Jen: Tools to keep stitchy fabric taut are things I have and use. I’m a hoop gal because I was stitching before Q-snaps existed, and I’ve never felt the need to try something new. I find the (newish) plastic Susan Bates Hoopla hoops with the little lip on the inner ring keep the fabric nice and tight. That lip really helps. However, I much prefer my homemade floor frame because it keeps the fabric nicely taut, and there are no hoop creases to deal with.
Jen again: Well, all of these things are, indeed, useful. Do you have these things—and do you have multiples like Becky? Do you use them? Do you have different favorites?
Becky and I want to know!
Still Stitching for Literacy
Students at Mountain View Elementary School select a hand-stitched bookmark to go with their brand new books.
It’s that time of year when we start thinking about the graduating fifth graders at Mountain View Elementary School in Anchorage. Every year, we celebrate the reading accomplishments of these students with hand-stitched bookmarks.
Since the dissolution of Arctic Needleworkers, the Anchorage EGA chapter, readers here have stepped up to keep the tradition alive, stitching and mailing bookmarks for these students. Thank you, thank you, thank you!
Stitchers, thread your needles . . . it’s time to stitch bookmarks again.
Where to Find Bookmark Patterns
There is no shortage of bookmark patterns. Your local Indie needlework shop is bound to have a bunch, and an Internet search will turn up countless free and paid options.
In fact, you may already have bookmark patterns in your pattern stash. But that’s not always the point, is it? Part of the stitching fun is finding and stitching something new.
Here are some things I’ve found.
Heads up! Some of these are affiliate links. If you make a purchase after clicking on one of these links, I may receive a small commission.
Leisure Arts offers a bunch of bookmark charts, usually containing multiple patterns.
Keeping in mind that the recipients are kids, this Stoney Creek Collection is a great choice. The 12 patterns include seasonal themes as well as book themes. I’d love to see a bunch of the skull-and-crossbones and space bookmarks. I especially like the Batty over Books and Book Lover ones, too.
Do you like surprises? This Bookmarks Galore pattern collection is like a mystery stitch-a-long: the pattern image is so small you really can’t tell what you’re getting! This cracks me up. But there are 66 patterns in this collection—66!—so there’s bound to be something fun and useful. And for just $6.95, well, the fun of the mystery alone is worth that. I can make out cool-looking cat and bear bookmarks that are cat- and bear-shaped, and I see that there is at least one corner bookmark pattern included. If you’re an adventurer, this might be a fun option.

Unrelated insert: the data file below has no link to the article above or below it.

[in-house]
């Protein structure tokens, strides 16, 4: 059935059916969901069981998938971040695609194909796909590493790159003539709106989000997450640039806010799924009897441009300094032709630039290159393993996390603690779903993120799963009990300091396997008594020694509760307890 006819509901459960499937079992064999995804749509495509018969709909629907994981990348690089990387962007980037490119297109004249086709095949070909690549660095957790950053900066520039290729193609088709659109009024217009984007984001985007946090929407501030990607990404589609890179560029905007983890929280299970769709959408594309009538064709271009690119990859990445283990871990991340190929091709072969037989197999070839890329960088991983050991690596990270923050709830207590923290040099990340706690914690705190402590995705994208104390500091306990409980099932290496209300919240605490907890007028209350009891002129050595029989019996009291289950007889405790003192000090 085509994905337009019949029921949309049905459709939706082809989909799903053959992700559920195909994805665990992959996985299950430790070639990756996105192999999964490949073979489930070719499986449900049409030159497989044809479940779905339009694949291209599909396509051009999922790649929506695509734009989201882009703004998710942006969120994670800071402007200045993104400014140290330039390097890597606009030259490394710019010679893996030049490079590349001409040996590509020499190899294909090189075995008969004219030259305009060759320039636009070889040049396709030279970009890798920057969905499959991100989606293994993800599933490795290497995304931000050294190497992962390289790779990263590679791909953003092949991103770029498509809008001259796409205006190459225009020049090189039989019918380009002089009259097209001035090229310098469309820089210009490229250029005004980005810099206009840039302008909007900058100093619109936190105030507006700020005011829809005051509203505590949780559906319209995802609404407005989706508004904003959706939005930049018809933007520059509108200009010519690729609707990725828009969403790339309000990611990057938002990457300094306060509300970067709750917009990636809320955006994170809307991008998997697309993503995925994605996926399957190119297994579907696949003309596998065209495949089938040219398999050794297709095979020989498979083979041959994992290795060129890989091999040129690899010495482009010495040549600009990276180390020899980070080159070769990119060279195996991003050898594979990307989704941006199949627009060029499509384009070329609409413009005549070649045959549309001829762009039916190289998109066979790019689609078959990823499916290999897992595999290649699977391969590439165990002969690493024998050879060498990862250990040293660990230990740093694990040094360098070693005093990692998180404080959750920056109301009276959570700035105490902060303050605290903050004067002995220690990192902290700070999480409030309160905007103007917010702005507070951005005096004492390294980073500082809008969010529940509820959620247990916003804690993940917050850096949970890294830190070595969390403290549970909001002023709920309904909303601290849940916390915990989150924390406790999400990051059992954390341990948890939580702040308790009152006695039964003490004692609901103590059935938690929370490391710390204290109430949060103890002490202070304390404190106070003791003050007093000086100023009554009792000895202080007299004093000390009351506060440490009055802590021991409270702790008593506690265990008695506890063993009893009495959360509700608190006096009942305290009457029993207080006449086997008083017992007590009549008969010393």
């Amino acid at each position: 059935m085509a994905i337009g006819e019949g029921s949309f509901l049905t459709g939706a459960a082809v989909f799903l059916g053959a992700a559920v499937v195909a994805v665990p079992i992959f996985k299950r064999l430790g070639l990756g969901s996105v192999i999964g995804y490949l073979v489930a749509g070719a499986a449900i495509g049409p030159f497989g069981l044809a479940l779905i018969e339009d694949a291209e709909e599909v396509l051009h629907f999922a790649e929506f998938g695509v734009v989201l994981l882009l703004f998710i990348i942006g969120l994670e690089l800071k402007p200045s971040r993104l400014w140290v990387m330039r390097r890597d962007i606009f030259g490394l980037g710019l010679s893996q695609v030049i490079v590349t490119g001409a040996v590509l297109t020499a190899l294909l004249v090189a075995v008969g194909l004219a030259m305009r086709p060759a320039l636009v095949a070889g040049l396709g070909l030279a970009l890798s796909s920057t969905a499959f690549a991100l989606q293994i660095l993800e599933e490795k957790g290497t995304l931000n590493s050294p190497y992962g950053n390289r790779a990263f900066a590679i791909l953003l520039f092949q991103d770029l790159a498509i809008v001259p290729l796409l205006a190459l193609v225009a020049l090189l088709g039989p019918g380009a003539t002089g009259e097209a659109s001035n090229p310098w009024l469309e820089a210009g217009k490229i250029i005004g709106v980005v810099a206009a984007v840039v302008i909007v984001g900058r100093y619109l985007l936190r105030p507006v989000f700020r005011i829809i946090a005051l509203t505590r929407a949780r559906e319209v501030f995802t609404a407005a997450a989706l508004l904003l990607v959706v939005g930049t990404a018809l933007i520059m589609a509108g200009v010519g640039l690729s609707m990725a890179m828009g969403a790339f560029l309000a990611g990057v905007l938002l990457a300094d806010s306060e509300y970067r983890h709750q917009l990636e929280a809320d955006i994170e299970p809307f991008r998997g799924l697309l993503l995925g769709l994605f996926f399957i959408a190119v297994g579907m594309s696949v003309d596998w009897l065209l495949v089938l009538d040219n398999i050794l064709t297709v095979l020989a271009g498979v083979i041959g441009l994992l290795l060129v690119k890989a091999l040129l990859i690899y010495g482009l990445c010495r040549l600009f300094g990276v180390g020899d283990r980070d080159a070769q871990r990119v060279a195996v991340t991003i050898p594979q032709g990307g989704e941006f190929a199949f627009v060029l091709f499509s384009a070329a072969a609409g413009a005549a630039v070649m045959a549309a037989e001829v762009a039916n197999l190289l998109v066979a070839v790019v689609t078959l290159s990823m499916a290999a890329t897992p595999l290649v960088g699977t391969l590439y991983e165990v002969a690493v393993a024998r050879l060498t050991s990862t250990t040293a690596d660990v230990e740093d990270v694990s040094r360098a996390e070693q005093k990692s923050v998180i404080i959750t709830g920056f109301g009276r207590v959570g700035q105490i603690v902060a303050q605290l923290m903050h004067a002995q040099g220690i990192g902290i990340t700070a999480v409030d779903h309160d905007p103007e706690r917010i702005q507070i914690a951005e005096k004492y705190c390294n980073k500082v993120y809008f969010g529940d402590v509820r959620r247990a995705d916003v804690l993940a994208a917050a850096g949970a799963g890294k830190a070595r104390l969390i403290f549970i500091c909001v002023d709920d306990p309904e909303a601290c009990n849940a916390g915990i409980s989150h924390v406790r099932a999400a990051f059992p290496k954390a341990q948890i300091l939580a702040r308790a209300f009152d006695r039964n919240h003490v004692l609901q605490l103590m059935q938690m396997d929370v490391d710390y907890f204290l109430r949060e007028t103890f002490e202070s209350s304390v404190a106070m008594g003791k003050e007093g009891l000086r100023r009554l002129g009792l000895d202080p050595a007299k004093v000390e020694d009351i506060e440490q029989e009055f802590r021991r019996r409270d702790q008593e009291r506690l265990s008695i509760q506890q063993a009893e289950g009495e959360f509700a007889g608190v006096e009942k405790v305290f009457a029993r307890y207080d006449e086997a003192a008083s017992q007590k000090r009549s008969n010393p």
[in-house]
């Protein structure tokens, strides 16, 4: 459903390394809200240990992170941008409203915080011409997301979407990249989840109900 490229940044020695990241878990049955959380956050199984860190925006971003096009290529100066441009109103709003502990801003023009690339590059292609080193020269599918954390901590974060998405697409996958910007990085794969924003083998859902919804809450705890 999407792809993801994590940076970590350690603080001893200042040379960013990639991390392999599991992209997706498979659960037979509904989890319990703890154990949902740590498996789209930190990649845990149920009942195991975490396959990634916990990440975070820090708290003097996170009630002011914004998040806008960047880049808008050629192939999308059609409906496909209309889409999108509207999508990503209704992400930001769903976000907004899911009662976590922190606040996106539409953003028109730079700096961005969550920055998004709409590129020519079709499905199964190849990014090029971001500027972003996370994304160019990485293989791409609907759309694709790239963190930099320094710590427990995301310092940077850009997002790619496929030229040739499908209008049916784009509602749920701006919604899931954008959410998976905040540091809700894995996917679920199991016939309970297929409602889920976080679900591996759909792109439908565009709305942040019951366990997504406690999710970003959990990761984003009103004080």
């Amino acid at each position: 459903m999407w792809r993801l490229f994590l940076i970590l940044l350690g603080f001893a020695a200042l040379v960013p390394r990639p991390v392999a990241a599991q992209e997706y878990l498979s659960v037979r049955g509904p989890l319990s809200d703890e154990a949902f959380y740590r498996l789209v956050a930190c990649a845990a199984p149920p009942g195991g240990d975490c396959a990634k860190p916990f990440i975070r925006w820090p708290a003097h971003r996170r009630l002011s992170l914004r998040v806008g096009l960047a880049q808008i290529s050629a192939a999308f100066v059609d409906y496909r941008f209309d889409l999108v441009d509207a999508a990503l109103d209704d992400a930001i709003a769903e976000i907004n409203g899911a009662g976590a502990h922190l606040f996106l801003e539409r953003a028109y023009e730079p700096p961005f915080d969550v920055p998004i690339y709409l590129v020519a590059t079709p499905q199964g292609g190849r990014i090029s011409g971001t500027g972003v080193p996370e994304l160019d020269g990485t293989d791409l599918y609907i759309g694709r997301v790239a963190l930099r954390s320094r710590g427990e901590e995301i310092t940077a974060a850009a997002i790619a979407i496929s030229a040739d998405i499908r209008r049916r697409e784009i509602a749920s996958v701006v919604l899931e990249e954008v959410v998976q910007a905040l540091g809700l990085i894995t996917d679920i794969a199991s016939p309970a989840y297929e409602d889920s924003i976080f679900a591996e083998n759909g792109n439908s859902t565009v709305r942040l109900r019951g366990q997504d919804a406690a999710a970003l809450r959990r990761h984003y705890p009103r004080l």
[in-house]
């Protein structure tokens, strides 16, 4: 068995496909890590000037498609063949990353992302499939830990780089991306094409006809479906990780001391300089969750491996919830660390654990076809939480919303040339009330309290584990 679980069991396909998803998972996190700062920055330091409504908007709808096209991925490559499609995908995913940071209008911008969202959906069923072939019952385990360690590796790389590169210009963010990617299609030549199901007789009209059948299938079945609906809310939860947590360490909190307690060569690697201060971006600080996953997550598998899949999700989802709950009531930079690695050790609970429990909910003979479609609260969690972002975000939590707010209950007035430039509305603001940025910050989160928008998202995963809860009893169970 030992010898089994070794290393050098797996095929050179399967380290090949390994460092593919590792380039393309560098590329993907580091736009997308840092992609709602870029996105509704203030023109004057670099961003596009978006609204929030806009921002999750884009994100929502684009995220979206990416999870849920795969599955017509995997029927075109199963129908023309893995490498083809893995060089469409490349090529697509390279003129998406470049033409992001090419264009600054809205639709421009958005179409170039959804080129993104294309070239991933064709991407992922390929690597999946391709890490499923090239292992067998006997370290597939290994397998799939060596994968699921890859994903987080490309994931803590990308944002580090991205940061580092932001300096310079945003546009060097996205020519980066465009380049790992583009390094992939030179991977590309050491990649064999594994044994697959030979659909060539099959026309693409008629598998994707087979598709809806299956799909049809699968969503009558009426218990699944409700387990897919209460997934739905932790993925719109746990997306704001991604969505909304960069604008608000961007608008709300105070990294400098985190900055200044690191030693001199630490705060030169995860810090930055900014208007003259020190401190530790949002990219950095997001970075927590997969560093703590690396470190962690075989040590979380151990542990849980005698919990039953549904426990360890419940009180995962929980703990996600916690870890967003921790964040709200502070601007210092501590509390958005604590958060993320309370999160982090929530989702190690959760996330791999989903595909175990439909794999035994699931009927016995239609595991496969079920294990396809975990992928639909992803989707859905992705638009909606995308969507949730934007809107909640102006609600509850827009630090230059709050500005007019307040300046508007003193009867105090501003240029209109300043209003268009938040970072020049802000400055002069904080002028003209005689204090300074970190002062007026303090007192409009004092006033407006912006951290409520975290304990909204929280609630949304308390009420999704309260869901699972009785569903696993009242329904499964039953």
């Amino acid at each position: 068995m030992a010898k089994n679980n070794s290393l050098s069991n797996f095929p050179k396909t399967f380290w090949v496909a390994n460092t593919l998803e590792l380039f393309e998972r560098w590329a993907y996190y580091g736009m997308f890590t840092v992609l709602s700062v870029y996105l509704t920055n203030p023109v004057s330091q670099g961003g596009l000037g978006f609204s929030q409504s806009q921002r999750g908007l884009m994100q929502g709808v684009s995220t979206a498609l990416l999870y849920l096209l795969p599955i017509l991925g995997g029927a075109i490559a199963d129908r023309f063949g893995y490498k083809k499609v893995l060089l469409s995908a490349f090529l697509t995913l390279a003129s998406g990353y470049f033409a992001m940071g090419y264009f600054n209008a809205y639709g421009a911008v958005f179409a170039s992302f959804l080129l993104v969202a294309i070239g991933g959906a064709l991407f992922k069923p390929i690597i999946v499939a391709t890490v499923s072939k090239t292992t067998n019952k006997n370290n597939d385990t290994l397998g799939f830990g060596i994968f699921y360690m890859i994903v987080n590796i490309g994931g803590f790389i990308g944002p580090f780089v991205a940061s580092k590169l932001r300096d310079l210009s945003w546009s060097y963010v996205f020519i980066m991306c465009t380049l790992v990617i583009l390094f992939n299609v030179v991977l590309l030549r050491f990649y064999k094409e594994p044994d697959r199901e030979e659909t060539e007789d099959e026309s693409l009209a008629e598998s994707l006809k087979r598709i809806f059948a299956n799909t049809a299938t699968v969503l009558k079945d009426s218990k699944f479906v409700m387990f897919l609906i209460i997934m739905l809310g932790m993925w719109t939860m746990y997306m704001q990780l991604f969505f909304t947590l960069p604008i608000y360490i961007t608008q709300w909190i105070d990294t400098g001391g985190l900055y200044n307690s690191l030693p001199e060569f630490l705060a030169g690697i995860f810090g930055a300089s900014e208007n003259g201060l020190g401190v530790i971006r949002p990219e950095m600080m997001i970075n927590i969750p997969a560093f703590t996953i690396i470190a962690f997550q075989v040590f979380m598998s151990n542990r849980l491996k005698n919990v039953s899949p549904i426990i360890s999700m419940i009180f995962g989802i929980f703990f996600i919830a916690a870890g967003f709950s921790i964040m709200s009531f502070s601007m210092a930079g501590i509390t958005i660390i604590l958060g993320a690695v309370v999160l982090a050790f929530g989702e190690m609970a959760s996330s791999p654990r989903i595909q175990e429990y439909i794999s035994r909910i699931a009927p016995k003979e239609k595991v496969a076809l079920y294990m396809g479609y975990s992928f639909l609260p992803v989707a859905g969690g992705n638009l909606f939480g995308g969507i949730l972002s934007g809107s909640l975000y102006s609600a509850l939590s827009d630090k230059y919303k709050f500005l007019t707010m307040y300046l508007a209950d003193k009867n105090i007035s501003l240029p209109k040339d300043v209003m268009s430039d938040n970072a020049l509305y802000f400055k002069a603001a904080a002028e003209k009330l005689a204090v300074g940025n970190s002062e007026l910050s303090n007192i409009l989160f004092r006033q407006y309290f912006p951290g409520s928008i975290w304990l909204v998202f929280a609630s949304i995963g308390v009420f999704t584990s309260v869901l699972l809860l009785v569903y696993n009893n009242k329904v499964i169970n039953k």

The Hold That Thought bookmark collection contains 37 patterns along with alphabets so you can add your own sentiments. It’s actually two collections: Words of Wisdom and I Can Read. As you would guess, the I Can Read patterns are designed for kids. We’ve had some of these donated in the past, and I can tell you they’re popular with young readers. Also, if you’re in a hurry to get a pattern—or if you just appreciate instant gratification and/or want to save trees—this collection is downloadable.
Ornaments as Bookmarks
Now that we have cool elastic for bookbands, consider using ornament patterns for bookmarks. These colorful owlet kits would make great bookbands, don’t you think?
Funk & Weber Patterns
Oh, yeah! We have bookmark patterns, too! Even better, you can get them all in a collection for 40% off plus free shipping!
Funk & Weber Cross Stitch Bookmark Patterns
Bookmarks 101: Simple, Smart, and Swanky Finishes
You can also make bookmarks from just about any tiny bit of embroidery: a doodle, a UFO, an isolated motif from a larger pattern. Learn all sorts of clever and creative ways to finish bookmarks with the Bookmarks 101: Simple, Smart, and Swanky Finishes ebook.
Learn to finish bookmarks and other stitchy doo-dads.
Will You Stitch A Bookmark for Us?
Will you stitch a bookmark or five for us? It doesn’t have to be one of these patterns: Any hand-stitched bookmark will do. The goal of Stitching for Literacy is twofold: We want to encourage and reward reading, and we want to expose kids to needlework and help them develop an appreciation for it.
Leave a comment below or drop me a line at mail AT funkandweber DOT com, and I’ll tell you where to send your bookmark donations.
In talking about this embroidery recently, I realized that multiple stories are wrapped up in this piece. It’s time to unwrap them so I can see them all.
Fall, in Pieces cross stitch pattern.
The Season and Color
First, there is the colorful autumn-leaf motif. Fall is Mike’s favorite time of year. He likes the temperature, the colors, and the end of a the busy summer season. It’s time to play outside.